"I offered the best deal that’s ever been offered by an owner of a professional sports team,” said Ross, who’s playing in a stadium that was funded privately by deceased former owner Joe Robbie.

“It didn’t succeed for different reasons. Some of those reasons were not in the best interest of this community and were too personal…I was to pay back almost the entire loan [from Miami-Dade County].

“I am prepared to still do that and work with the community. I am prepared to make my offer better.”

Ross suggested that any new offer would not be made in the immediate future. The Florida Legislature must approve an increase in the hotel bed tax before Miami-Dade residents can vote on the issue in a referendum.

And it’s highly questionable if Ross will get support in the Legislative session next spring. Ross launched a super PAC committee that has sent fliers attacking representatives who opposed the stadium plan. But all of those politicians will still be in office next spring.

Ross said the stadium funding issue “is nothing we’re going to foster right now” on Garfinkel. “I’m working on that,” Ross said.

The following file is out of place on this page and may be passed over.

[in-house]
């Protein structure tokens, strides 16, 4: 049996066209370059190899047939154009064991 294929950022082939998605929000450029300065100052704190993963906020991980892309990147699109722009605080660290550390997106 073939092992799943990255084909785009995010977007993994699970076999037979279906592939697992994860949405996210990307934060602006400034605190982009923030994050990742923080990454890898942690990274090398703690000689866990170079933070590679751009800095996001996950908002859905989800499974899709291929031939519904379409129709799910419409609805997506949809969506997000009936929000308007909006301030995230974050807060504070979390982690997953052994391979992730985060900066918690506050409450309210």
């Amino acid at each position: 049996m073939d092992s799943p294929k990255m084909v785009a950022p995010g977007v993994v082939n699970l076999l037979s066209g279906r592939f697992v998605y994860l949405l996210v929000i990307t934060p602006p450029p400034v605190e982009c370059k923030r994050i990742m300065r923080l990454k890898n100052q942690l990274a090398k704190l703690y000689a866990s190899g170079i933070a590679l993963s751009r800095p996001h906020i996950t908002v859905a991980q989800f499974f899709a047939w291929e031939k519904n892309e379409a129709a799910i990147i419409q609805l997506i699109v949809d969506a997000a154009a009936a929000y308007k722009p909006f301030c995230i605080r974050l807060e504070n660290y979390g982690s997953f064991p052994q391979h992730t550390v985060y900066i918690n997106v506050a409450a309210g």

Ross was asked about people who wonder why he donated $200 million to the University of Michigan last week instead of spending that money on a stadium or another investment in South Florida.

“I find that hard to believe that people are saying that when you give a gift to an educational institution you went to,” he said. “To compare that with putting up money for a stadium that benefits all of South Florida… To say I’m taking something away from this community, I find that hard to believe. My commitment to this community is as great as it was. It’s greater.”

He said the Orange Bowl Committee has approached the Dolphins to work with them on bids on future games in the new playoff system. Sun Life Stadium will host a national semifinal game after the 2015 season.

Meanwhile, in guaranteeing that every home game would be televised locally this season, Ross will extend the Dolphins’ regular-season no-blackout streak that dates to 1998. (One playoff game was blacked out since then.)

The Dolphins sold 40,192 season tickets in 2012, and are again in the low 40,000-range this year, with the Sept. 22 home opener against Atlanta still nearly two weeks away. That’s well below the Dolphins’ season-ticket count of 61,121 in 2006.

Asked if there’s a particular area that he would like Garfinkel to improve the organization, Ross made an apparent reference to the attendance. “You can judge by yourself when you go to games,” he said.

Garfinkel, who previously was president of the San Diego Padres and chief operating officer of the Arizona Diamondbacks, spoke of the need to lure fans away from the comfort of their living room.

“It’s creating an environment where they don’t want to miss something,” he said. “Everyone in sports has to work harder to make sure the experience trumps staying home.”